Can L-Arginine Really Help with Circulation Blood Flow?
|Can L-Arginine Really Help with Circulation Blood Flow?||Darrell Miller||02/05/11|
February 05, 2011 01:43 PM
Author: Darrell Miller (firstname.lastname@example.org)
Subject: Can L-Arginine Really Help with Circulation Blood Flow?
The incorporation of nutrients from our diet to the parts of the human body is taken care of by the network of blood vessels that make up the circulatory system, including the distribution of oxygen. Blood flow in effect largely contributes to the effective utilization of bioactive substances from digested foods. The muscles that line the inner walls of blood vessels are responsible for healthy circulation with the aid of a substance that is catalyzed from L-arginine.
Arteries, capillaries, and veins are the three primary members of the vascular highway that forms the systematic circulation. The arteries from the heart branch out in smaller vascular tubes called capillaries, which are connected to the system of veins leading back to the heart. Blood continuously flows inside this complex loop of tubes and brings nutrition to the tissues at the end of capillaries.
Endothelium and Smooth Muscle Cells
Circulation is a vascular function regulated by the smooth muscle cells within the blood vessel walls that promote streamline flow to avoid turbulence. In a lifetime the flow may result in chaos, depending on the health of blood vessels. A special class of tissues exposed to the blood plasma known as endothelium stimulates the smooth muscle cells that make up most of the systematic circulation to perform its function. However, factors associated with aging interfere with the proper functioning of both the smooth muscle cells and the endothelium.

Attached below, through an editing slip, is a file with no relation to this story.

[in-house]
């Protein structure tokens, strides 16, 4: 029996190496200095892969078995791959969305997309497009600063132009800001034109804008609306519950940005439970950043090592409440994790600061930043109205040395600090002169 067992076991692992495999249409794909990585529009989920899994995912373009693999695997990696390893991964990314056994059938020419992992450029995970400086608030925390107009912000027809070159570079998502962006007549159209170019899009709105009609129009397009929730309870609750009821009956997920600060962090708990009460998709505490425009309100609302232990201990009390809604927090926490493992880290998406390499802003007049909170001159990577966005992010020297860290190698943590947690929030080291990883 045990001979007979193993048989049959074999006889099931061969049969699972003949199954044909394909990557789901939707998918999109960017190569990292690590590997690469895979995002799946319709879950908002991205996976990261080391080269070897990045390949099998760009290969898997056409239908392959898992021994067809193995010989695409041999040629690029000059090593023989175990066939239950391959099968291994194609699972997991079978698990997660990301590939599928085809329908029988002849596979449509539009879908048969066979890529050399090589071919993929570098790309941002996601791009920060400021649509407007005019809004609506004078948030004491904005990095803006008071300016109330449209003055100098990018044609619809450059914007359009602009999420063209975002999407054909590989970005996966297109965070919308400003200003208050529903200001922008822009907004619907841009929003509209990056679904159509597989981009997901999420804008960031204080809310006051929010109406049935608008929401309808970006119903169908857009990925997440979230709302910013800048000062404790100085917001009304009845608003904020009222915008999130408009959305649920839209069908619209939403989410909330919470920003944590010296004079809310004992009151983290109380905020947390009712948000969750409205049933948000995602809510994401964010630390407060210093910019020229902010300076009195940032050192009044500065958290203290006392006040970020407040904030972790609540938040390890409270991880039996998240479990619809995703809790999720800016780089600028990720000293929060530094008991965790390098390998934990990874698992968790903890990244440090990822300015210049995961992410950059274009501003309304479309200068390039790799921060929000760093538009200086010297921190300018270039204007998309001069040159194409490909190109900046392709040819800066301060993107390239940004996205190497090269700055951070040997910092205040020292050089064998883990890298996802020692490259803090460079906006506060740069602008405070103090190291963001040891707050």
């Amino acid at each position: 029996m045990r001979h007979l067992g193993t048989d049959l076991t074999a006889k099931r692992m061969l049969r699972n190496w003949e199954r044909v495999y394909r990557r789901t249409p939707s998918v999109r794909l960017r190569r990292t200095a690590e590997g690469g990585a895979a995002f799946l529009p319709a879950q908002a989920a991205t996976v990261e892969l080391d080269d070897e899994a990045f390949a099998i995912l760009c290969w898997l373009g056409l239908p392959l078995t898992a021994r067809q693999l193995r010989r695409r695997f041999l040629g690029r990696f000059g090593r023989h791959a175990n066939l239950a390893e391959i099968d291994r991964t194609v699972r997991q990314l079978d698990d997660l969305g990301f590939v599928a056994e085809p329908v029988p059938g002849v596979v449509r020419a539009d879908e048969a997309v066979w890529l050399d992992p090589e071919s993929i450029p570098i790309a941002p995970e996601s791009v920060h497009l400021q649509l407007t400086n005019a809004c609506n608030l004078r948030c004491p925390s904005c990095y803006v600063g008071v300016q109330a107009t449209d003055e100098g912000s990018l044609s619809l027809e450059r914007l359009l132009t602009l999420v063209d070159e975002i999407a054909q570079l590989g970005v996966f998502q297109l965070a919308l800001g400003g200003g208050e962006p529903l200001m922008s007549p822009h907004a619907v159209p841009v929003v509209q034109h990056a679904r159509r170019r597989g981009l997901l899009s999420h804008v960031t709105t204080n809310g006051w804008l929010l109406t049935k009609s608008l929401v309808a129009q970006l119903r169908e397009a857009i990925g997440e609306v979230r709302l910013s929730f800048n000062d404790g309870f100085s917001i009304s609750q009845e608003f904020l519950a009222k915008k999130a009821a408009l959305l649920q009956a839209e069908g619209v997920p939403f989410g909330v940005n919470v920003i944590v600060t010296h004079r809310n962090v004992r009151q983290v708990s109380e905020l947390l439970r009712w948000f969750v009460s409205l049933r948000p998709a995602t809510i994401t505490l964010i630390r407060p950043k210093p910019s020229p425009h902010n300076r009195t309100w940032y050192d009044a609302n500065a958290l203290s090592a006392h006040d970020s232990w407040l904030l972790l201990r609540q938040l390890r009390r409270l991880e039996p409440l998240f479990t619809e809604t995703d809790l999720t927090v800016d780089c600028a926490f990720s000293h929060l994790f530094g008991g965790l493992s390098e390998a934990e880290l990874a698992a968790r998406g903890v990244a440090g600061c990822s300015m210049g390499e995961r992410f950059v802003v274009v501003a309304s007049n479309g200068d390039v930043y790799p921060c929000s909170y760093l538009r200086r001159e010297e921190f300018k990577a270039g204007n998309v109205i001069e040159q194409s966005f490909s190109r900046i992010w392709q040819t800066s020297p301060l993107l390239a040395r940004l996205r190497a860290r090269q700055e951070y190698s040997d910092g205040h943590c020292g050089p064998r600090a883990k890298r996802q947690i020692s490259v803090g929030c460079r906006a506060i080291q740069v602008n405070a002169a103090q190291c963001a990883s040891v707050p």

The human body possesses a gene responsible for the encoding of a group of enzymes that aid healthy blood flow in the circulatory system. This gene identified as Endothelial Nitric Oxide Synthase (NOS), as the name suggests, has something to do with the endothelium and the chemical compound nitric oxide. While chronic expression of nitric oxide in the body may lead to inflammatory diseases, this gas actually serves a focal role in preventing damage to all tissues in the human body resulting from the deprivation of blood supply.
Nitric Oxide and L-Arginine
How? Nitric oxide is produced at the right amounts by all mammals for use as a signaling agent at the cellular level. In the circulatory system, nitric oxide is known to display vasodilator properties, that is, it brings about the relaxation of smooth muscle cells that line the blood vessel walls. Vasodilation is central to circulation and blood flow inasmuch as the widening of vascular walls leads to the flow of blood. Since nitric oxide must be manufactured at healthy levels, it is regulated by Endothelial NOS.
However, its production depends on the availability of Arginine in the human body. The amino acid L-arginine is not synthesized at sufficient amounts at all times, and thus it must be derived from our diet. No one can really tell what conditions govern the biosynthesis of L-arginine, and for individuals who have poor nutrition, levels of L-arginine are significantly low. This is the reason why medical professionals advocate the use of L-arginine to counter vascular diseases. Supplementation of L-arginine has in fact been associated to healthy circulation.